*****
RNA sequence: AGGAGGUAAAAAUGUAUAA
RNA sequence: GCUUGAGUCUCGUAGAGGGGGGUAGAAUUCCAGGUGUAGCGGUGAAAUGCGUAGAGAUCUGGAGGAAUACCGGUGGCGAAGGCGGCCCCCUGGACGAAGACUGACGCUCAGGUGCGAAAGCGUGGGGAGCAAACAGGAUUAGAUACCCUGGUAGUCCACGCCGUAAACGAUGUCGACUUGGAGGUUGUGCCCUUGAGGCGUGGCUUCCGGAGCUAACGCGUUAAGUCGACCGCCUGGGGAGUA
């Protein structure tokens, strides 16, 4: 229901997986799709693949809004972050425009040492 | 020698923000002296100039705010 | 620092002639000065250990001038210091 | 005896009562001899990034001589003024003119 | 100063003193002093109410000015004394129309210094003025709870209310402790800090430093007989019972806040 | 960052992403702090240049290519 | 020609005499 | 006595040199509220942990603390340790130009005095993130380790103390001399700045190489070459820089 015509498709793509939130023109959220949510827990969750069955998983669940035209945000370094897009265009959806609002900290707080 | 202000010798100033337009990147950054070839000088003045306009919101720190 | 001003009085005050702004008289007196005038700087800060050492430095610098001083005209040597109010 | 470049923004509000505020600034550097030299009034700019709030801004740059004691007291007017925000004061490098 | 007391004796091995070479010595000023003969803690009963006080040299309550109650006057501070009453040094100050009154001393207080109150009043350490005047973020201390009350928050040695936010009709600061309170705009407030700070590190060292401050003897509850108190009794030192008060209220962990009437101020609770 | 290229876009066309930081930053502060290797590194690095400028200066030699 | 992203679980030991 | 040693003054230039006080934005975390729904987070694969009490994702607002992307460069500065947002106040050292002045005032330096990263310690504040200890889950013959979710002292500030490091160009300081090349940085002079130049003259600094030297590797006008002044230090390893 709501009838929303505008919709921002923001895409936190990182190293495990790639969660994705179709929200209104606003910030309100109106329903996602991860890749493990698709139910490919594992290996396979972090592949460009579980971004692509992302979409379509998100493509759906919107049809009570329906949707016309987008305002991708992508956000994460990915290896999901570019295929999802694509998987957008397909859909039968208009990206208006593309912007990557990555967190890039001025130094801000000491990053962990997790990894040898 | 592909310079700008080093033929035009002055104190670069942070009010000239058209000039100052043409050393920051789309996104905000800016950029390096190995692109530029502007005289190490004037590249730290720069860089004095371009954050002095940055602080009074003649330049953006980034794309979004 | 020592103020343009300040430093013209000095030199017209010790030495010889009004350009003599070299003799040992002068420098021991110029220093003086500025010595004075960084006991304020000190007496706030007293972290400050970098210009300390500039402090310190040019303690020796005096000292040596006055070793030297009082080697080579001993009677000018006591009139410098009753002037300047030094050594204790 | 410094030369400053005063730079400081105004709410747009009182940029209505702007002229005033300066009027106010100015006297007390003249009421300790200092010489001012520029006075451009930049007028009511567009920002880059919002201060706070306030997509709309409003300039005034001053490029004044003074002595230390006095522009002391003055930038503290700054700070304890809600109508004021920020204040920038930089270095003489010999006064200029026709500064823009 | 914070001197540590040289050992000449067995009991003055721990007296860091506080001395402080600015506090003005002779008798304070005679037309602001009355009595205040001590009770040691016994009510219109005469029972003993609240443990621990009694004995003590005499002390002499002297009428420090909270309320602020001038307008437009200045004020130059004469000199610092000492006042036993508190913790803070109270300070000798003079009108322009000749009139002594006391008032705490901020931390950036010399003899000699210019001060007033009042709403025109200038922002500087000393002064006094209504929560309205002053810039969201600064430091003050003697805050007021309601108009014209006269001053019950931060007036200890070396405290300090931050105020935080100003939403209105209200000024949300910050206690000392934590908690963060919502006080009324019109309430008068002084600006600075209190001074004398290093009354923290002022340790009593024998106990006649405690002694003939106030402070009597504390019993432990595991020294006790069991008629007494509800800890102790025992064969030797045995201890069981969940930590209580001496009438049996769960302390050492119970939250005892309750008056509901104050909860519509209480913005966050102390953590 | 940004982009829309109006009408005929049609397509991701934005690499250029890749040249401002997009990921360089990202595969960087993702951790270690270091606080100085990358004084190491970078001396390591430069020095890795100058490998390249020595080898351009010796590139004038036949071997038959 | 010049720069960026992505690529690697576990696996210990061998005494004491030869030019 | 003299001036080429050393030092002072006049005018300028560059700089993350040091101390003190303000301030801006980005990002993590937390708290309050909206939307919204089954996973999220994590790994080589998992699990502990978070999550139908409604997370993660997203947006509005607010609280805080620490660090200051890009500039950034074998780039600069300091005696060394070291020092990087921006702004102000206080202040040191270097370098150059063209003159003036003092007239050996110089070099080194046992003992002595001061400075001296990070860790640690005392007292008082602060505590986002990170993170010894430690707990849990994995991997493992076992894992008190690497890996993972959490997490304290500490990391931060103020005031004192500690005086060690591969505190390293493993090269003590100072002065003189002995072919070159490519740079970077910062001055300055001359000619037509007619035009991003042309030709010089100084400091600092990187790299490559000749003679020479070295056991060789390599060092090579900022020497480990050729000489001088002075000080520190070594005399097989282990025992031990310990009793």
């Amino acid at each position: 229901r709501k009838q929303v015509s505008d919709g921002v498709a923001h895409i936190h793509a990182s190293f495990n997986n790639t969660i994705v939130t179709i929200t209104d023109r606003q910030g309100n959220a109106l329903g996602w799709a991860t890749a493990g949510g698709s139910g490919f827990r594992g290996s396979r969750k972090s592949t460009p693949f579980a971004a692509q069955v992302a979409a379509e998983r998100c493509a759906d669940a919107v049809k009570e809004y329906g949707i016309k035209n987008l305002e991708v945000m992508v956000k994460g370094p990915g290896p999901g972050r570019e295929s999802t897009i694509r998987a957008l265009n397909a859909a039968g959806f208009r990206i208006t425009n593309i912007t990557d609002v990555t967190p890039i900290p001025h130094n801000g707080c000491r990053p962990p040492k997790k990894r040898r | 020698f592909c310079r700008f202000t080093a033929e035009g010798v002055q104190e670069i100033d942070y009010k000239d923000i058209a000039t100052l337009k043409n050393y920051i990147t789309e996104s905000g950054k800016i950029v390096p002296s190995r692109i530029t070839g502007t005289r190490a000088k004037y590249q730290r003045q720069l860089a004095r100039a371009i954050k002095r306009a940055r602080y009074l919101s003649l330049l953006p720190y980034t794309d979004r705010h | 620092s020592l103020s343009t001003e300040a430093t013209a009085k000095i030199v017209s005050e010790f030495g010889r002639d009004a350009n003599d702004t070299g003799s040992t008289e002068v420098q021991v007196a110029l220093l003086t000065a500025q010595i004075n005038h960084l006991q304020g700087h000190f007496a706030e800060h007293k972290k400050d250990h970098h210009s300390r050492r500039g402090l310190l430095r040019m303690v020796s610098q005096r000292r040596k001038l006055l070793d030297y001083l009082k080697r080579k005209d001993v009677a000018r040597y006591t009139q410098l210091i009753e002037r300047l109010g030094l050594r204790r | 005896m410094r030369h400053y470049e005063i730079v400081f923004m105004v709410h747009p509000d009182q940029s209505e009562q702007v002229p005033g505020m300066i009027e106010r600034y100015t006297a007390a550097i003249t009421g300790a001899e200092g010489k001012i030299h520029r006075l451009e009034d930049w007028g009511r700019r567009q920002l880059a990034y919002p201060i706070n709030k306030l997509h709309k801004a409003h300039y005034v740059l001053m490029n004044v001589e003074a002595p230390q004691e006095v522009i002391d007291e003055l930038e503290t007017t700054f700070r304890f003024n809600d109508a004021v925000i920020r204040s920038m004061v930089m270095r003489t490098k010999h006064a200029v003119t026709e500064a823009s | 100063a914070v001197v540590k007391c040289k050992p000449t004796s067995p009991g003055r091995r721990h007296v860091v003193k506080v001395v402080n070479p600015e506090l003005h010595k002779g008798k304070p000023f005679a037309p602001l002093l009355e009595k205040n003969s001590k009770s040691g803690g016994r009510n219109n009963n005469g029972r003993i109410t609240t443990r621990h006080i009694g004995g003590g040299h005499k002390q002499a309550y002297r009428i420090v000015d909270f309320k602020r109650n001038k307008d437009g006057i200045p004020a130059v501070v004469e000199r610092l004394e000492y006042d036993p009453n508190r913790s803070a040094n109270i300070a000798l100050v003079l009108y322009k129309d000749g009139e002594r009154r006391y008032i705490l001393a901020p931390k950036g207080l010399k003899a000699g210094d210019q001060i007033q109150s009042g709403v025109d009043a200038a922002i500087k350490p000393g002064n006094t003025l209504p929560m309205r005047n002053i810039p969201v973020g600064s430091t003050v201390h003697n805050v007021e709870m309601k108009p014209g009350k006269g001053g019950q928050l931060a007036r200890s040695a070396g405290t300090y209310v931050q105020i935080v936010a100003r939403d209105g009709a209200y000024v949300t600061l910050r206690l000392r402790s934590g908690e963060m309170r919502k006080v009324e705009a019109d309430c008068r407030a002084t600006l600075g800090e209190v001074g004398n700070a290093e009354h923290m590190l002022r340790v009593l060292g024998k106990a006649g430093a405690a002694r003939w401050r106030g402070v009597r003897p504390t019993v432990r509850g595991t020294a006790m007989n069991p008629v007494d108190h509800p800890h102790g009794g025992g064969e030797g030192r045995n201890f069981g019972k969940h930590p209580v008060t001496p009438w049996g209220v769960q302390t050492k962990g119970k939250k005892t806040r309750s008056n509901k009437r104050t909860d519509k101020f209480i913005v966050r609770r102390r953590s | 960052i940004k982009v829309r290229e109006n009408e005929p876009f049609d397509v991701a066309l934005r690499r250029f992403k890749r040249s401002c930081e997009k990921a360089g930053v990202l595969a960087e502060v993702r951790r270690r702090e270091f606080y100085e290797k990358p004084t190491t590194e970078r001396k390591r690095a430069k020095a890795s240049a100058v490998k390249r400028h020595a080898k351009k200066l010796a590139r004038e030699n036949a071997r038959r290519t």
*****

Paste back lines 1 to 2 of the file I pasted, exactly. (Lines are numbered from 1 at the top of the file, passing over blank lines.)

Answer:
RNA sequence: AGGAGGUAAAAAUGUAUAA
RNA sequence: GCUUGAGUCUCGUAGAGGGGGGUAGAAUUCCAGGUGUAGCGGUGAAAUGCGUAGAGAUCUGGAGGAAUACCGGUGGCGAAGGCGGCCCCCUGGACGAAGACUGACGCUCAGGUGCGAAAGCGUGGGGAGCAAACAGGAUUAGAUACCCUGGUAGUCCACGCCGUAAACGAUGUCGACUUGGAGGUUGUGCCCUUGAGGCGUGGCUUCCGGAGCUAACGCGUUAAGUCGACCGCCUGGGGAGUA